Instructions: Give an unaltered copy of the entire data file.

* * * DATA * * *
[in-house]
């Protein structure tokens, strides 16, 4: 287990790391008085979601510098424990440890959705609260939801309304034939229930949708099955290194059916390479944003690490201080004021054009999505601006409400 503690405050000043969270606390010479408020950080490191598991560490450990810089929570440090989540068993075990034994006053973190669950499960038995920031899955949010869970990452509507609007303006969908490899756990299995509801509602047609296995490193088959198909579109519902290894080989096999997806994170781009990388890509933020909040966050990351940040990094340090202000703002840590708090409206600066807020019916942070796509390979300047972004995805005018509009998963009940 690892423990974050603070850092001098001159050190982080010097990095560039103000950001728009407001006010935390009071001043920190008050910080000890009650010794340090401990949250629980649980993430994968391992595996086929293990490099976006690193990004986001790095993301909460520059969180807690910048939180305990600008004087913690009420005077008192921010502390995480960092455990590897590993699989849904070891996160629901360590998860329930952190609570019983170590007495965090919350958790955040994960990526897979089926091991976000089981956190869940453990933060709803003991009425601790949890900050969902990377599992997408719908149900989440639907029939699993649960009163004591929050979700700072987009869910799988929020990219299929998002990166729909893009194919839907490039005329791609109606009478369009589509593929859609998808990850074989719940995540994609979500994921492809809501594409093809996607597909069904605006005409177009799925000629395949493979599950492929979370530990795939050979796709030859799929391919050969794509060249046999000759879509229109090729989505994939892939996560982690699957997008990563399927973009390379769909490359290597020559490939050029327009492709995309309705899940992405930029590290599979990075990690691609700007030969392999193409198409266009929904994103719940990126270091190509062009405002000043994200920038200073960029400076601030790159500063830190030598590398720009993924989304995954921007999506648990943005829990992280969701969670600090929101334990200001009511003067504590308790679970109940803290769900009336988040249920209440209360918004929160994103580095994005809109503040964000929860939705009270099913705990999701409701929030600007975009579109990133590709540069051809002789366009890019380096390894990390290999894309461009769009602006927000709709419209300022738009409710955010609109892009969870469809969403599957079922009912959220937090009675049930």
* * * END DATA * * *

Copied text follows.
[in-house]
């Protein structure tokens, strides 16, 4: 287990790391008085979601510098424990440890959705609260939801309304034939229930949708099955290194059916390479944003690490201080004021054009999505601006409400 503690405050000043969270606390010479408020950080490191598991560490450990810089929570440090989540068993075990034994006053973190669950499960038995920031899955949010869970990452509507609007303006969908490899756990299995509801509602047609296995490193088959198909579109519902290894080989096999997806994170781009990388890509933020909040966050990351940040990094340090202000703002840590708090409206600066807020019916942070796509390979300047972004995805005018509009998963009940 690892423990974050603070850092001098001159050190982080010097990095560039103000950001728009407001006010935390009071001043920190008050910080000890009650010794340090401990949250629980649980993430994968391992595996086929293990490099976006690193990004986001790095993301909460520059969180807690910048939180305990600008004087913690009420005077008192921010502390995480960092455990590897590993699989849904070891996160629901360590998860329930952190609570019983170590007495965090919350958790955040994960990526897979089926091991976000089981956190869940453990933060709803003991009425601790949890900050969902990377599992997408719908149900989440639907029939699993649960009163004591929050979700700072987009869910799988929020990219299929998002990166729909893009194919839907490039005329791609109606009478369009589509593929859609998808990850074989719940995540994609979500994921492809809501594409093809996607597909069904605006005409177009799925000629395949493979599950492929979370530990795939050979796709030859799929391919050969794509060249046999000759879509229109090729989505994939892939996560982690699957997008990563399927973009390379769909490359290597020559490939050029327009492709995309309705899940992405930029590290599979990075990690691609700007030969392999193409198409266009929904994103719940990126270091190509062009405002000043994200920038200073960029400076601030790159500063830190030598590398720009993924989304995954921007999506648990943005829990992280969701969670600090929101334990200001009511003067504590308790679970109940803290769900009336988040249920209440209360918004929160994103580095994005809109503040964000929860939705009270099913705990999701409701929030600007975009579109990133590709540069051809002789366009890019380096390894990390290999894309461009769009602006927000709709419209300022738009409710955010609109892009969870469809969403599957079922009912959220937090009675049930």